Grove Street
by Serhii Chrucky

Grove street is a small diagonal street that runs southwest, starting east of Canal street north of Cermak, ending at the Illinois Central railroad embankment opposite Archer. Where it terminates there is a disused, semi-blocked off underpass where the street used to connect to the intersection of Archer and Normal. Long-disused rails cut through the middle of Grove Street, which continue west along the embankment after the street ends.

The map, at right, from 1938, shows Grove Street in its current configuration. The street was once longer.


Named for John P. Grove, a south-side land developer, the street appears on maps as early as 1849. On the 1849 map, the street only goes from Cermak road northeast to Stewart avenue. By 1862, Grove street had been extended north along the east side of the river to 16th street, and south to Archer around 23rd street. The area surrounding Grove street from the 1880s until the late 1900s (when Cuneo Press moved in) was comprised of various industries. Meatpacking houses, lumber yards, factories, and grain elevators lined the street. The Chicago and Alton railroad (now IC) ran along the street at grade level until 1900, when the track was elevated onto an embankment.

Detail of Chicago & Alton railroad map, 1885.


 

This is Grove Street’s northern terminus at the Chicago and Western Indiana railroad tracks. The street is essentially a parking lot with a name. The break in the pavement in the left picture is part of a truck scale.

From 16th street southwest to Archer was the longest Grove street was to become. During the 1930s, the street was removed from 16th Street southwest to its current terminus before the CW&I tracks, just east of Canal. Other streets, including 16th, in this area were removed as well, in order to create more space for rail yards.


 

East of Canal Street, Grove provides access to the Allied Metal Company building before abruptly dead-ending.

At some point, probably after the demolition of the Cuneo Press, the portion of the street west of Canal street became disused. The connection to Archer avenue was blocked off, most likely due to lack of use. The intersection would also be very unsafe without a stop sign on Archer. Less than a mile southwest in Bridgeport, there is another street named Grove which runs along the same tracks, connecting Bonfield, Crowell, and Farrell streets for about a block. This street was not originally called Grove street, but was renamed in a likely attempt to improve continuity.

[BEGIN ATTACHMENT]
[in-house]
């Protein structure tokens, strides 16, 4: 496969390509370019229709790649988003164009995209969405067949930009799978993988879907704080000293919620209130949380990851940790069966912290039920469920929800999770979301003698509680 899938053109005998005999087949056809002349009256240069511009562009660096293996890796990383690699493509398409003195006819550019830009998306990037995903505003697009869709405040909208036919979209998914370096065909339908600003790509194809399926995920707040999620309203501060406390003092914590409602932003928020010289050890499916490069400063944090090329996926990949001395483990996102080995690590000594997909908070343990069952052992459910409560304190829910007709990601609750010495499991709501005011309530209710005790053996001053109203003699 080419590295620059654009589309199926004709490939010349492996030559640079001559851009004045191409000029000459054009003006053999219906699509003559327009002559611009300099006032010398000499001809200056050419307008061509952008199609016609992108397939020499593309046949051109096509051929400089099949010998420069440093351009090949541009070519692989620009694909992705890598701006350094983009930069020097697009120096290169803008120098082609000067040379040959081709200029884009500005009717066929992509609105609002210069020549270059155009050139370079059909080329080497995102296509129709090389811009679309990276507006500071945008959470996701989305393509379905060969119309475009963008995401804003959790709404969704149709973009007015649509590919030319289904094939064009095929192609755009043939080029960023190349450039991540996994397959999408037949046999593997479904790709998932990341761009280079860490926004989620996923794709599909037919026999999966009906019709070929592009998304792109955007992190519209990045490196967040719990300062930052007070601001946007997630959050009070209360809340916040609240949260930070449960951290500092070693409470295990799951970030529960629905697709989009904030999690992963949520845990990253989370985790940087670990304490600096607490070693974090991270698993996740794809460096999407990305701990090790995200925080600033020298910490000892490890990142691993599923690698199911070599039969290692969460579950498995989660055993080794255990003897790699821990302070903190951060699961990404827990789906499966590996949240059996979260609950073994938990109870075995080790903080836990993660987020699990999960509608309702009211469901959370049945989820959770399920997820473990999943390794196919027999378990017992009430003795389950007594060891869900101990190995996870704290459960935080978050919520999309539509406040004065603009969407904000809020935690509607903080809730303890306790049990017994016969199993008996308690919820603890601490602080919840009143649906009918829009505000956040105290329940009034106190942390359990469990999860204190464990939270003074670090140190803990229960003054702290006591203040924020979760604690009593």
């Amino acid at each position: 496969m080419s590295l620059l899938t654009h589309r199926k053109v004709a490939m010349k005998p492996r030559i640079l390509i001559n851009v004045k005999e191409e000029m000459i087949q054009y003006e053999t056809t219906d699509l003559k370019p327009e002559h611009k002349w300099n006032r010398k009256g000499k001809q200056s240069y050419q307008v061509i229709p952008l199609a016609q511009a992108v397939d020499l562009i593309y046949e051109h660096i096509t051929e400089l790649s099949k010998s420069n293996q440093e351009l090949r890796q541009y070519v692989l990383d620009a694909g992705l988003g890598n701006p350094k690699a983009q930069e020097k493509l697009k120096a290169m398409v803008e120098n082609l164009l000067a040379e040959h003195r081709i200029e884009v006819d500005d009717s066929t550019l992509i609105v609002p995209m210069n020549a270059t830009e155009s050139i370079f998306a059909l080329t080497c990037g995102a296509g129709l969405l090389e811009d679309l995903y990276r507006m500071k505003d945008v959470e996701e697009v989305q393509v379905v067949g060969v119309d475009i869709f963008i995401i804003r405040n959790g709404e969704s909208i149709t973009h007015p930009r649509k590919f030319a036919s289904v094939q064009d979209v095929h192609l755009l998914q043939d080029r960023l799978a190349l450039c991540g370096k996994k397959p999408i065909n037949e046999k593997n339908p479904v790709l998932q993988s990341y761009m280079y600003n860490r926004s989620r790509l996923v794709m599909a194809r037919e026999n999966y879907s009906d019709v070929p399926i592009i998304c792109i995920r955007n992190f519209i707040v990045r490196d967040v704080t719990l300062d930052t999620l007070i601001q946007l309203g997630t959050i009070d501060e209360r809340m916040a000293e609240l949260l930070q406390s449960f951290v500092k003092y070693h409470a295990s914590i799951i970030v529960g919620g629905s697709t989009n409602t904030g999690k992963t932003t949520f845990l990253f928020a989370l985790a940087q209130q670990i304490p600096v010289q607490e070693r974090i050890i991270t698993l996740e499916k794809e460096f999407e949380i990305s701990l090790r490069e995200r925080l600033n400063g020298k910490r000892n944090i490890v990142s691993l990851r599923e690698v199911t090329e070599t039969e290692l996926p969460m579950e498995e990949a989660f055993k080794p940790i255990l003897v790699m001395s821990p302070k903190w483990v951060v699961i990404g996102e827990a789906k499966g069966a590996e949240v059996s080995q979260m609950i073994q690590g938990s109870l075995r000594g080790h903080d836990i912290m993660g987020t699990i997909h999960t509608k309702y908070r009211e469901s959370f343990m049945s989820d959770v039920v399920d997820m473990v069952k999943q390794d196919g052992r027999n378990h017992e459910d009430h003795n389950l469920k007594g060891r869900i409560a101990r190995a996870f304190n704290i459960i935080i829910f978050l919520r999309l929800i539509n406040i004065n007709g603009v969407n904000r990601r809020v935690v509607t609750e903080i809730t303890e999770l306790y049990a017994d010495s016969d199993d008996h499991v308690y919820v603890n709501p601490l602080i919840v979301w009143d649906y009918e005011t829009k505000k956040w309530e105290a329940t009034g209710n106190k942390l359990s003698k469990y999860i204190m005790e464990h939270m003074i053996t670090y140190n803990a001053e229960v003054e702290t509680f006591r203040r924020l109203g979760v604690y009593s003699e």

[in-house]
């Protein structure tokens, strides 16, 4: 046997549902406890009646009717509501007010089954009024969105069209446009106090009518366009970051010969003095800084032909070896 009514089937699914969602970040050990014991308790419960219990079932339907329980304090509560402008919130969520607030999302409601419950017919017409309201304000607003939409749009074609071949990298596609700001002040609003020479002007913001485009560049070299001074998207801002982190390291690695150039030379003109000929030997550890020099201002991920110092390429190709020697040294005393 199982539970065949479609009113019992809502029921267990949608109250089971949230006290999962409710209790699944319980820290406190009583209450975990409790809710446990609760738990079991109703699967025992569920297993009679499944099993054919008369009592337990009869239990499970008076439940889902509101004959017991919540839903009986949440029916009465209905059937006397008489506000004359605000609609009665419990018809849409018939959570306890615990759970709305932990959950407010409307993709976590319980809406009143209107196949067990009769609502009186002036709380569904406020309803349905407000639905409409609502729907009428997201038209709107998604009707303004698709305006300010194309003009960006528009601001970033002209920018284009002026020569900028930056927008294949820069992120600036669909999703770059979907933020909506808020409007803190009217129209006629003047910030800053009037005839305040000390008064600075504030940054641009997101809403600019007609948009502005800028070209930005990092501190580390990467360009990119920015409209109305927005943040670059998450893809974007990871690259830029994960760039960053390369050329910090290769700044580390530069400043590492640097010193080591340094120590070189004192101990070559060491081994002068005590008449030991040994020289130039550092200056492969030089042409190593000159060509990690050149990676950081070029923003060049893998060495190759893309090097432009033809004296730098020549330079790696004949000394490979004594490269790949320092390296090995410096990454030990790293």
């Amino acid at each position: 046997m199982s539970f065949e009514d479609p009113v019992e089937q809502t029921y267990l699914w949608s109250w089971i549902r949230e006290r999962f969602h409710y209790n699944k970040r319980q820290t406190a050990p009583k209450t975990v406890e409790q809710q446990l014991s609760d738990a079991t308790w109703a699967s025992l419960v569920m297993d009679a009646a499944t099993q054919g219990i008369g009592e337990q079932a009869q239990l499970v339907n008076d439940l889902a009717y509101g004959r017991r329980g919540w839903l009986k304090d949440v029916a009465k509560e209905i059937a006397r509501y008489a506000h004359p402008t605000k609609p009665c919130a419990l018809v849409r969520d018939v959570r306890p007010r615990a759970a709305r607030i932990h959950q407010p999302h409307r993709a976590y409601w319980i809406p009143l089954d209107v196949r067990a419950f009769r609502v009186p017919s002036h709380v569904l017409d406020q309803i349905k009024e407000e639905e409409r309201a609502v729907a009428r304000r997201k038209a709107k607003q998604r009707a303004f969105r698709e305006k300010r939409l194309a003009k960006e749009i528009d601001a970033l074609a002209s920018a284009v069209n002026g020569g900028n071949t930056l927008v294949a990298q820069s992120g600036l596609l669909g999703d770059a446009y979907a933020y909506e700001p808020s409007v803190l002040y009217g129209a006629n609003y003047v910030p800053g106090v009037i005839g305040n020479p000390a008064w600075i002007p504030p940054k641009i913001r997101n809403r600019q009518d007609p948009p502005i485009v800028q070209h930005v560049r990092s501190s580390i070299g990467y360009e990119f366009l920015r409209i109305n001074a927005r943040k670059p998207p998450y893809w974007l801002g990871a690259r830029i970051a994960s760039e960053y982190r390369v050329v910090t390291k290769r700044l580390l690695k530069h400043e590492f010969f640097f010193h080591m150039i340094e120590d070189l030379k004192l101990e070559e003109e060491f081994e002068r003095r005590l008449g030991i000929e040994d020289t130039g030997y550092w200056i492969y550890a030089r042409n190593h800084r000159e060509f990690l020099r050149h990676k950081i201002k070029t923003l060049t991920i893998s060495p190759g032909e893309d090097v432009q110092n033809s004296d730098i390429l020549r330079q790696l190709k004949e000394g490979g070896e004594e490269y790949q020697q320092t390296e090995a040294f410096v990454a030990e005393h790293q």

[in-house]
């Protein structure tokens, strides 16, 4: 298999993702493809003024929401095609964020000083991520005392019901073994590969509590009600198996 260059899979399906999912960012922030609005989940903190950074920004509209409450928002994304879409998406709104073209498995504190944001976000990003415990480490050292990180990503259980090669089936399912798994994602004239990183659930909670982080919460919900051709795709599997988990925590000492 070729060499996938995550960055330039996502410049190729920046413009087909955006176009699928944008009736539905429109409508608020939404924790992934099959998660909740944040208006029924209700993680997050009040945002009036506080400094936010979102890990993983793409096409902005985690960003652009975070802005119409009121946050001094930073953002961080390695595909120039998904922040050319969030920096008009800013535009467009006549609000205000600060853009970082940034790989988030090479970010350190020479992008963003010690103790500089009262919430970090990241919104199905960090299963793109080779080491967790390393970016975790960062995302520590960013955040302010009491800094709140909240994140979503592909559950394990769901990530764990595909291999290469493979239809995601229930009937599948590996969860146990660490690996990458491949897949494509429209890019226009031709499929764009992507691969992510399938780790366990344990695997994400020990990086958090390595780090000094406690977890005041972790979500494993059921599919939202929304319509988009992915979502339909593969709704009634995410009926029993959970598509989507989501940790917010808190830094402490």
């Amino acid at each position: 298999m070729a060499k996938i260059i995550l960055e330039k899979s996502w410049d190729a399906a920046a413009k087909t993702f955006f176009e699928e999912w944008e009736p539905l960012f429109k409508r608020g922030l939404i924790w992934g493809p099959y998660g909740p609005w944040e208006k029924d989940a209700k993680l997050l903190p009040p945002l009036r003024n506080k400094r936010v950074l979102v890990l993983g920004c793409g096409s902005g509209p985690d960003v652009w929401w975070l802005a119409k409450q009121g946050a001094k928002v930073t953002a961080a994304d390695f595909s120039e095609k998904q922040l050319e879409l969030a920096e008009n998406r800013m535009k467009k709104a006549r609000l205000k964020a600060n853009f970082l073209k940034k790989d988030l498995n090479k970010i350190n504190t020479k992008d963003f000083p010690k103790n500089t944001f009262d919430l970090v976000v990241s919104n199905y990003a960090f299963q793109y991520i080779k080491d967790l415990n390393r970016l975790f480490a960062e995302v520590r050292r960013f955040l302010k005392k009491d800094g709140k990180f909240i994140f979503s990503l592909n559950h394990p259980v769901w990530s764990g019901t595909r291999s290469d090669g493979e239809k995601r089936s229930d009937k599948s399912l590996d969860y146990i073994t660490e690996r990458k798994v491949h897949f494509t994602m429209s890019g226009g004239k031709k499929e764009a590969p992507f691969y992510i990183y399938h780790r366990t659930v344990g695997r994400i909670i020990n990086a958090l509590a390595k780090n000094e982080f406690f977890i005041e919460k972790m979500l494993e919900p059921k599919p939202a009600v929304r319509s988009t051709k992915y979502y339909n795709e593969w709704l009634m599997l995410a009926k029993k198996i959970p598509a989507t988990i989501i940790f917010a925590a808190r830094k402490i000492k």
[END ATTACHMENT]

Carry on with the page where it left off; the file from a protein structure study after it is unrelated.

Left: Illinois Historic Preservation Agency.

The empty lot in the above image was formerly occupied by Cuneo press buildings, shown below. The large warehouse building in the top left image, and in the background of the top right image is Nimmons and Fellows’ Hoyt building, which currently lies abandoned. The Hoyt company was a wholesale grocer, as was the next tenant, Austin, Nichols & Co. By the mid-1920s, the Hoyt building was being used by the Cuneo press.



Left: Illinois Historic Preservation Association. Right: Chicago Tribune, 1927.

Grove Street is seen bisecting the Cuneo Press plant in this 1927 aerial photograph. The Cuneo Press was one of the largest commercial printing plants in the country. The company was in business for 70 years, closing when owner and founder John Cuneo died in 1977. The architect of buildings #1,2,4, and 5 in the right image was the incredibly prolific Alfred Alschuler. These buildings (all except the Hoyt) were used to stage the climactic final sequence of the 1991 film Backdraft. Unfortunately, this involved burning the buildings, which were subsequently demolished.


 

Grove Street in 2007, facing south towards Archer Avenue. The street terminates at the dual underpass which connects to Archer.


 

Debris is piled up under the one of these underpasses, and the other is quite treacherous. The “Slow | Junction” sign must be quite old as we’ve never seen it elsewhere. Unfortunately, it has been removed since this photograph was taken in 2005.


 

Facing north towards the underpass from the Archer side.


Sources

Don Hayner and Tom McNamee. Streetwise Chicago: A History of Chicago Street Names.Chicago: Loyola University Press, 1988.

“AIRPLANE VIEW OF CUNEO PRESS DEVELOPMENT.” Chicago Daily Tribune (1872-1963), March 27, 1927, http://www.proquest.com.proxy.cc.uic.edu/ (accessed January 11, 2009).


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